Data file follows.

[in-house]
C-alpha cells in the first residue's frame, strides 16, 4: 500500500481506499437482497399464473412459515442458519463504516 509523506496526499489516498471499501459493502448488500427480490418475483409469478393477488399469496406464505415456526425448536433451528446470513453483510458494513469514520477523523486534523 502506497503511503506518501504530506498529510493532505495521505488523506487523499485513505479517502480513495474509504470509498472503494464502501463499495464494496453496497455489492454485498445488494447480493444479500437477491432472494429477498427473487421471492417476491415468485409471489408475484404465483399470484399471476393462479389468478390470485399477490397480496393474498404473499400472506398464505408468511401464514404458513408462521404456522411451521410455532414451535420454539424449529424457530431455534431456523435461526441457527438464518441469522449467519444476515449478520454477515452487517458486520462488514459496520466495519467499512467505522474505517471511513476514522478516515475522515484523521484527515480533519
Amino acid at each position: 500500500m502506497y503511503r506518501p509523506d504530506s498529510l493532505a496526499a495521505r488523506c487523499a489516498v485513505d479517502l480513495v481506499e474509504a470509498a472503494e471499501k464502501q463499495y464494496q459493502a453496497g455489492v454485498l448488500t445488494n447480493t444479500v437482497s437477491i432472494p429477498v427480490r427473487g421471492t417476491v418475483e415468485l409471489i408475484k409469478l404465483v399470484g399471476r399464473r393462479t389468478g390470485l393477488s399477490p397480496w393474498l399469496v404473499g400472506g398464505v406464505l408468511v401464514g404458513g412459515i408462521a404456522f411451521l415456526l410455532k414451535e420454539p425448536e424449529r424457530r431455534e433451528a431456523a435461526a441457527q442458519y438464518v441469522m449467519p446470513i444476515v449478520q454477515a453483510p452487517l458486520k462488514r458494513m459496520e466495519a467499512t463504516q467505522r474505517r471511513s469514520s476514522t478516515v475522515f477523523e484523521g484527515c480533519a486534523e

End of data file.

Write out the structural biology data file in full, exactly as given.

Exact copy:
[in-house]
C-alpha cells in the first residue's frame, strides 16, 4: 500500500481506499437482497399464473412459515442458519463504516 509523506496526499489516498471499501459493502448488500427480490418475483409469478393477488399469496406464505415456526425448536433451528446470513453483510458494513469514520477523523486534523 502506497503511503506518501504530506498529510493532505495521505488523506487523499485513505479517502480513495474509504470509498472503494464502501463499495464494496453496497455489492454485498445488494447480493444479500437477491432472494429477498427473487421471492417476491415468485409471489408475484404465483399470484399471476393462479389468478390470485399477490397480496393474498404473499400472506398464505408468511401464514404458513408462521404456522411451521410455532414451535420454539424449529424457530431455534431456523435461526441457527438464518441469522449467519444476515449478520454477515452487517458486520462488514459496520466495519467499512467505522474505517471511513476514522478516515475522515484523521484527515480533519
Amino acid at each position: 500500500m502506497y503511503r506518501p509523506d504530506s498529510l493532505a496526499a495521505r488523506c487523499a489516498v485513505d479517502l480513495v481506499e474509504a470509498a472503494e471499501k464502501q463499495y464494496q459493502a453496497g455489492v454485498l448488500t445488494n447480493t444479500v437482497s437477491i432472494p429477498v427480490r427473487g421471492t417476491v418475483e415468485l409471489i408475484k409469478l404465483v399470484g399471476r399464473r393462479t389468478g390470485l393477488s399477490p397480496w393474498l399469496v404473499g400472506g398464505v406464505l408468511v401464514g404458513g412459515i408462521a404456522f411451521l415456526l410455532k414451535e420454539p425448536e424449529r424457530r431455534e433451528a431456523a435461526a441457527q442458519y438464518v441469522m449467519p446470513i444476515v449478520q454477515a453483510p452487517l458486520k462488514r458494513m459496520e466495519a467499512t463504516q467505522r474505517r471511513s469514520s476514522t478516515v475522515f477523523e484523521g484527515c480533519a486534523e